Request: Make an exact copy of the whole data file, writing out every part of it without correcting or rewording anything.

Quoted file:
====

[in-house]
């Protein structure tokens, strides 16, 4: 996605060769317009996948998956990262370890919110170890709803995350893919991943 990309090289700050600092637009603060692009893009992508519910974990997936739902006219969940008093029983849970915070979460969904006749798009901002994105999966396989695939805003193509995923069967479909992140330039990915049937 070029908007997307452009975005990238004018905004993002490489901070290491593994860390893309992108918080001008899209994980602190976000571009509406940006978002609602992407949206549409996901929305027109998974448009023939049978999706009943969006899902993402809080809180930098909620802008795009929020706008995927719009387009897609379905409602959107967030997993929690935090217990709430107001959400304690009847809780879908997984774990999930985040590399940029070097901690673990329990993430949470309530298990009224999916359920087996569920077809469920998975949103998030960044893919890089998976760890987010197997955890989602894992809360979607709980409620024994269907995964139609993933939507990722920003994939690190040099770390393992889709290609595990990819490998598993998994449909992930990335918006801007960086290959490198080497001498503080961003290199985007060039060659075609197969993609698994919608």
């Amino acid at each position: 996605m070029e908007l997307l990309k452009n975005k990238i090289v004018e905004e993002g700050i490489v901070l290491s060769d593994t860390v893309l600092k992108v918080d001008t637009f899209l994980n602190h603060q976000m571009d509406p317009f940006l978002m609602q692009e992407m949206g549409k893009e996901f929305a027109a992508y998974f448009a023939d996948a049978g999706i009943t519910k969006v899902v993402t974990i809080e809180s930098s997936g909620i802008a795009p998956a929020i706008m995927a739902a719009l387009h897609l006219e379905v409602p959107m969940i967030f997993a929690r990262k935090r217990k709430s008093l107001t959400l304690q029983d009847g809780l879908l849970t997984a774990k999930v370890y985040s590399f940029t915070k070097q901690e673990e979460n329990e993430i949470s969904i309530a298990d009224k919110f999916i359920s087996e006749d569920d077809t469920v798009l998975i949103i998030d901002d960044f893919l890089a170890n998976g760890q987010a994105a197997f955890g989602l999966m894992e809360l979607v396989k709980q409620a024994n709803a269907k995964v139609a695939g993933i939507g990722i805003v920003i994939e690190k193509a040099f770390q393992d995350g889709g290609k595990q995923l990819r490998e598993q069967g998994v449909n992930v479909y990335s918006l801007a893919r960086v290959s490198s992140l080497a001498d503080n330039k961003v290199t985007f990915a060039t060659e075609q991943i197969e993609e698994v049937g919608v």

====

[in-house]
């Protein structure tokens, strides 16, 4: 996605060769317009996948998956990262370890919110170890709803995350893919991943 990309090289700050600092637009603060692009893009992508519910974990997936739902006219969940008093029983849970915070979460969904006749798009901002994105999966396989695939805003193509995923069967479909992140330039990915049937 070029908007997307452009975005990238004018905004993002490489901070290491593994860390893309992108918080001008899209994980602190976000571009509406940006978002609602992407949206549409996901929305027109998974448009023939049978999706009943969006899902993402809080809180930098909620802008795009929020706008995927719009387009897609379905409602959107967030997993929690935090217990709430107001959400304690009847809780879908997984774990999930985040590399940029070097901690673990329990993430949470309530298990009224999916359920087996569920077809469920998975949103998030960044893919890089998976760890987010197997955890989602894992809360979607709980409620024994269907995964139609993933939507990722920003994939690190040099770390393992889709290609595990990819490998598993998994449909992930990335918006801007960086290959490198080497001498503080961003290199985007060039060659075609197969993609698994919608």
């Amino acid at each position: 996605m070029e908007l997307l990309k452009n975005k990238i090289v004018e905004e993002g700050i490489v901070l290491s060769d593994t860390v893309l600092k992108v918080d001008t637009f899209l994980n602190h603060q976000m571009d509406p317009f940006l978002m609602q692009e992407m949206g549409k893009e996901f929305a027109a992508y998974f448009a023939d996948a049978g999706i009943t519910k969006v899902v993402t974990i809080e809180s930098s997936g909620i802008a795009p998956a929020i706008m995927a739902a719009l387009h897609l006219e379905v409602p959107m969940i967030f997993a929690r990262k935090r217990k709430s008093l107001t959400l304690q029983d009847g809780l879908l849970t997984a774990k999930v370890y985040s590399f940029t915070k070097q901690e673990e979460n329990e993430i949470s969904i309530a298990d009224k919110f999916i359920s087996e006749d569920d077809t469920v798009l998975i949103i998030d901002d960044f893919l890089a170890n998976g760890q987010a994105a197997f955890g989602l999966m894992e809360l979607v396989k709980q409620a024994n709803a269907k995964v139609a695939g993933i939507g990722i805003v920003i994939e690190k193509a040099f770390q393992d995350g889709g290609k595990q995923l990819r490998e598993q069967g998994v449909n992930v479909y990335s918006l801007a893919r960086v290959s490198s992140l080497a001498d503080n330039k961003v290199t985007f990915a060039t060659e075609q991943i197969e993609e698994v049937g919608v």